Peicheng Yu, Xinlu Xu, Asher Davidson, Adam Tableman, Thamine Dalichaouch, Fei Li, Michael D. Meyers, Weiming An, Frank S. Tsung, Viktor K. Decyk, Frederico Fiuza, Jorge Vieira (+4 others)
2016 Journal of Computational Physics  
When modeling laser wakefield acceleration (LWFA) using the particle-in-cell (PIC) algorithm in a Lorentz boosted frame, the plasma is drifting relativistically at β_b c towards the laser, which can lead to a computational speedup of ∼γ_b^2=(1-β_b^2)^-1. Meanwhile, when LWFA is modeled in the quasi-3D geometry in which the electromagnetic fields and current are decomposed into a limited number of azimuthal harmonics, speedups are achieved by modeling three dimensional problems with the
more » ... on load on the order of two dimensional r-z simulations. Here, we describe how to combine the speed ups from the Lorentz boosted frame and quasi-3D algorithms. The key to the combination is the use of a hybrid Yee-FFT solver in the quasi-3D geometry that can be used to effectively eliminate the Numerical Cerenkov Instability (NCI) that inevitably arises in a Lorentz boosted frame due to the unphysical coupling of Langmuir modes and EM modes of the relativistically drifting plasma in these simulations. In addition, based on the space-time distribution of the LWFA data in the lab and boosted frame, we propose to use a moving window to follow the drifting plasma to further reduce the computational load. We describe the details of how the NCI is eliminated for the quasi-3D geometry, the setups for simulations which combine the Lorentz boosted frame and quasi-3D geometry, the use of a moving window, and compare the results from these simulations against their corresponding lab frame cases. Good agreement is obtained, particularly when there is no self-trapping, which demonstrates it is possible to combine the Lorentz boosted frame and the quasi-3D algorithms when modeling LWFA to achieve unprecedented speedups.
doi:10.1016/ fatcat:bgxpcev565gurgiclpfv6mn2de

Controlling the numerical Cerenkov instability in PIC simulations using a customized finite difference Maxwell solver and a local FFT based current correction

Fei Li, Peicheng Yu, Xinlu Xu, Frederico Fiuza, Viktor K. Decyk, Thamine Dalichaouch, Asher Davidson, Adam Tableman, Weiming An, Frank S. Tsung, Ricardo A. Fonseca, Wei Lu (+1 others)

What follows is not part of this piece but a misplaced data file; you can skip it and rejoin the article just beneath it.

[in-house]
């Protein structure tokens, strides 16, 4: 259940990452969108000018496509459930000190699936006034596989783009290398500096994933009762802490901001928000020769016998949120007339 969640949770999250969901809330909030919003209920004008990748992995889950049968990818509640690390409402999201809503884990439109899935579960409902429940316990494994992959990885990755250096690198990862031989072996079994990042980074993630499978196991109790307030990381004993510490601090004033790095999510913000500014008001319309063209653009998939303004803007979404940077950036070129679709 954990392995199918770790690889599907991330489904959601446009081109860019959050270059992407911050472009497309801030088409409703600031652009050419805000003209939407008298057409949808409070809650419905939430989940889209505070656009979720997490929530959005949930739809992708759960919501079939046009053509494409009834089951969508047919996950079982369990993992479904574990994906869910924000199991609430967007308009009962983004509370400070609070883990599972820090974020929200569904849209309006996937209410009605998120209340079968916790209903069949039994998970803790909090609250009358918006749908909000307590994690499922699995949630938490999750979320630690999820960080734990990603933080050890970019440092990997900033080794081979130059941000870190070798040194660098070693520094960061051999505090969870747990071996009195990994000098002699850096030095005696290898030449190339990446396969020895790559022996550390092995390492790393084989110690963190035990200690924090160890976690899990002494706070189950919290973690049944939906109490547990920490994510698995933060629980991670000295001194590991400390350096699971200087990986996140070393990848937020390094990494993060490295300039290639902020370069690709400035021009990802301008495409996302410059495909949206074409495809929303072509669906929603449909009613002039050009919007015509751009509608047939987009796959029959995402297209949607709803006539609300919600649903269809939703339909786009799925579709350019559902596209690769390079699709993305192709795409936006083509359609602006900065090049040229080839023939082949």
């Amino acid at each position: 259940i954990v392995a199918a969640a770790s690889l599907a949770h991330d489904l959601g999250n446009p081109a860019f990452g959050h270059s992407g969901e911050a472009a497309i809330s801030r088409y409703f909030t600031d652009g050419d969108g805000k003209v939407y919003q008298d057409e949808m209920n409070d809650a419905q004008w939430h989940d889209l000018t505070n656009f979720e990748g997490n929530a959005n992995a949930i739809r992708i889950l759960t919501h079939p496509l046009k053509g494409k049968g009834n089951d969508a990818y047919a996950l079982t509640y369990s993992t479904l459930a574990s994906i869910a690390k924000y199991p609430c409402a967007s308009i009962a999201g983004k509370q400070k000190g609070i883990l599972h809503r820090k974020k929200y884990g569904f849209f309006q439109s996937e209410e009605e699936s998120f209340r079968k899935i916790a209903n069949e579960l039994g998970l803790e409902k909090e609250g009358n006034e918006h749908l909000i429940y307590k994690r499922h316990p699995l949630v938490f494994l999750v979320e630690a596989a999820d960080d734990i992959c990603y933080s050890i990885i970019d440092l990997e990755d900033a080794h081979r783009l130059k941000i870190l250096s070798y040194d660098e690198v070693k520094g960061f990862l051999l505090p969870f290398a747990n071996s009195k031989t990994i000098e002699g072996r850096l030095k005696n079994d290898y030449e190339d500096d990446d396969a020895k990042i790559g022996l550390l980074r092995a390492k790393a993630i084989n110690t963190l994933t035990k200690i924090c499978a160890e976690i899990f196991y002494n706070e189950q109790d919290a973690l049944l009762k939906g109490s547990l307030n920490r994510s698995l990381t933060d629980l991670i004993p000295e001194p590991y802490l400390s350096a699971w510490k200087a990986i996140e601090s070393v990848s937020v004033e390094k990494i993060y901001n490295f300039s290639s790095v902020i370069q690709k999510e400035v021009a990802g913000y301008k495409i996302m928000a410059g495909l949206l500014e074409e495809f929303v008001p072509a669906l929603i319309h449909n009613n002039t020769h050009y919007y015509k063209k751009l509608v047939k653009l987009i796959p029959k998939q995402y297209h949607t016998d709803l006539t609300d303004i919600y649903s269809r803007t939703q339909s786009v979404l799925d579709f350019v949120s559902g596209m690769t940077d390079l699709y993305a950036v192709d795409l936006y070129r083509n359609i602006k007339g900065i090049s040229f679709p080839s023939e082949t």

2017 Computer Physics Communications  
In this paper we present a customized finite-difference-time-domain (FDTD) Maxwell solver for the particle-in-cell (PIC) algorithm. The solver is customized to effectively eliminate the numerical Cerenkov instability (NCI) which arises when a plasma (neutral or non-neutral) relativistically drifts on a grid when using the PIC algorithm. We control the EM dispersion curve in the direction of the plasma drift of a FDTD Maxwell solver by using a customized higher order finite difference operator
more » ... r the spatial derivative along the direction of the drift (1̂ direction). We show that this eliminates the main NCI modes with moderate k_1 , while keeps additional main NCI modes well outside the range of physical interest with higher k_1 . These main NCI modes can be easily filtered out along with first spatial aliasing NCI modes which are also at the edge of the fundamental Brillouin zone. The customized solver has the possible advantage of improved parallel scalability because it can be easily partitioned along 1̂ which typically has many more cells than other directions for the problems of interest. We show that FFTs can be performed locally to current on each partition to filter out the main and first spatial aliasing NCI modes, and to correct the current so that it satisfies the continuity equation for the customized spatial derivative. This ensures that Gauss' Law is satisfied. We present simulation examples of one relativistically drifting plasmas, of two colliding relativistically drifting plasmas, and of nonlinear laser wakefield acceleration (LWFA) in a Lorentz boosted frame that show no evidence of the NCI can be observed when using this customized Maxwell solver together with its NCI elimination scheme.